The individual in the photos had been a mystery until a news story about the collection caught the attention of a man living in Minden, Nevada, who recognized his Uncle Franklyn, who had run Swantek Photo Service in Michigan for years.

Susan Sidlauskas, who co-curated the exhibit, said Swantek was able to elevate photomatics into museum-quality conceptual art.

“There’s a twinkle in his eye that suggests he had a reason for holding on to all those photos,” she said.

This summer, the museum is exhibiting “Striking Resemblance: The Changing Art of Portraiture,” an examination of the portrait as a social medium, as a way of linking people together, which is what NASA accomplished with its Global Selfie from Earth Day.

Worldwide Hug

On April 22, NASA invited people to step outside to take a selfie and share it with the world on social media. NASA created a new view of the planet made entirely of those photos, a mosaic consisting of 36,000 individual images from 113 countries and regions — Antarctica to Yemen.

“We were overwhelmed to see people participate from so many countries,” said Peg Luce, deputy director of the Earth science division at NASA headquarters in Washington, D.C.

“It’s like being part of a worldwide hug,” said Kimberly Rawlings of Chicago, who said her image is included in the Global Selfie. “The cranks who say we’re narcissistic for posting selfies, who complain about me-obsessed millennials, they miss the point of them.”

And there are critics of the selfie phenomenon. Bloggers have complained that girls posting selfies are being exploited. Plastic surgeons say the selfie trend is increasing demand for rhinoplasty, hair transplants and eyelid surgery. Mental health professionals have suggested a link between body dysmorphic disorder and a compulsion to take selfies.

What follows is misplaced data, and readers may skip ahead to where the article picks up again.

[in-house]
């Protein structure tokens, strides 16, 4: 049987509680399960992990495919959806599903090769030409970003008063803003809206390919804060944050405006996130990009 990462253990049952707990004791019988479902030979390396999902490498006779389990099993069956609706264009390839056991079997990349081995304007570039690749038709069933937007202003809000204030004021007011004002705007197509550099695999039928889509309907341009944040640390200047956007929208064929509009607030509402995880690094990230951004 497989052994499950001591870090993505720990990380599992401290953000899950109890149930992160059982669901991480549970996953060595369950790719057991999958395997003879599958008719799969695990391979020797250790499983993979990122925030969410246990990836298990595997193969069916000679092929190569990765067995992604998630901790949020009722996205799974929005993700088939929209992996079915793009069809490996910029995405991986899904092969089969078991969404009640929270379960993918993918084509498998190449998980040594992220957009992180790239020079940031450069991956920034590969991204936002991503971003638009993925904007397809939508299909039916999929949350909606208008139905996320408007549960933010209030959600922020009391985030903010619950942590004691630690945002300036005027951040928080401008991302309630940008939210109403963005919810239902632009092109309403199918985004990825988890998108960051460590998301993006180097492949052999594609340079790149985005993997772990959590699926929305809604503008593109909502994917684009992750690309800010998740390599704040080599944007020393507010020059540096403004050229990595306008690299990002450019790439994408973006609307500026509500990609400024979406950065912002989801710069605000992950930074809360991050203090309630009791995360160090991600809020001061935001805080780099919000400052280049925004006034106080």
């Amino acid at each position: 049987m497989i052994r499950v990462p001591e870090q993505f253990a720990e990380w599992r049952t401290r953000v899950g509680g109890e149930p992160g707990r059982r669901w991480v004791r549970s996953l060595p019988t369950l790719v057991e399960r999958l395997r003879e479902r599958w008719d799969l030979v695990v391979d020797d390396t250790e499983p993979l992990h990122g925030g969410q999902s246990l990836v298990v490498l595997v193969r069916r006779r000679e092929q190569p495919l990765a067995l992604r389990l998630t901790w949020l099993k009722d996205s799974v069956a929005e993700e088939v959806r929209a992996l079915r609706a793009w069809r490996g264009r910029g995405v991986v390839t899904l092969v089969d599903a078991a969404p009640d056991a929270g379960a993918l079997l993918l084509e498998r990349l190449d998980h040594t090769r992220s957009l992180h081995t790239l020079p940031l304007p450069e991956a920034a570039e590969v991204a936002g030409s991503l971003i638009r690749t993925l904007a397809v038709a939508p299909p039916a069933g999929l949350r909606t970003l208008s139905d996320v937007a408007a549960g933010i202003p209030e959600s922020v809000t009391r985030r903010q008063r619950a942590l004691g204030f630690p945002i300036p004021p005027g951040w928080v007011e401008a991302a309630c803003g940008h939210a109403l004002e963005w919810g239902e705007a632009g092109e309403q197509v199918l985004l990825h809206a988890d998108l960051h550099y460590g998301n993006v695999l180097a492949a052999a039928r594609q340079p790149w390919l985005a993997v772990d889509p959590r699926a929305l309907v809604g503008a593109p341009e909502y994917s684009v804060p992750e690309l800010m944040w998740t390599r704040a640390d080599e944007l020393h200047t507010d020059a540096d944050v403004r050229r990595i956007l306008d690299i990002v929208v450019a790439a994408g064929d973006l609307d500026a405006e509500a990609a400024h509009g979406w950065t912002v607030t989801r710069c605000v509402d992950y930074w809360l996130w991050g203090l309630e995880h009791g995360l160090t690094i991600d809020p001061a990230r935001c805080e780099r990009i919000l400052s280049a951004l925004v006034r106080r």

But there’s little science behind the medical and mental health assertions and easy rebuttals to the exploitation assertion.

“Taking selfies, that’s empowering, that’s being proud of yourself,” said Wisconsin pediatric counselor Helen Cox, noting that one recent survey of young women found that 65 percent said taking selfies boosted their confidence. “When you share selfies, that’s bringing you into a community of people.”

Sometimes the community is small, a circle of friends.

Sometimes the community is massive, a world of Earth Day celebrants or World Cup soccer fans.

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Did you know?

Generally, under copyright law, unless there is an agreement to the contrary or a photo is shot as part of a job, it belongs to the creator, the person who pressed the button on the camera. And the owner holds exclusive rights to display, copy, use, produce, or distribute the creation. The subject in a photograph has some rights but not ownership, as do social media services where photographs are shared.

Add an app

Popular portraiture apps for smartphones and tablets:

• CamMe: Take photos using hand gestures. Can take several photos sequentially, like the old photo booths. Enhance photos with cutouts. Easy sharing options. 

• Aviary: Touch up with red-eye removal. Add or remove color with splash. Add drama with sharpen. Stylize with filters and stickers.

• Mextures: Apply film grain, textures, light leaks and gradients to images — from landscapes to portraits.

• Facetune: Touch up portraits Hollywood-style. Remove blemishes. Even out skin tone. Brighten teeth. Color gray hair. Change eye color.

• Instagram: Apply filters. Easy share options. Front and back camera support. Add depth of field.

• Frontback: Shoot from the front and the back of the camera at the same time for the full story.

• Slingshot: From Facebook. Allows users to send photos, to friends, who must reciprocate before
viewing the photo.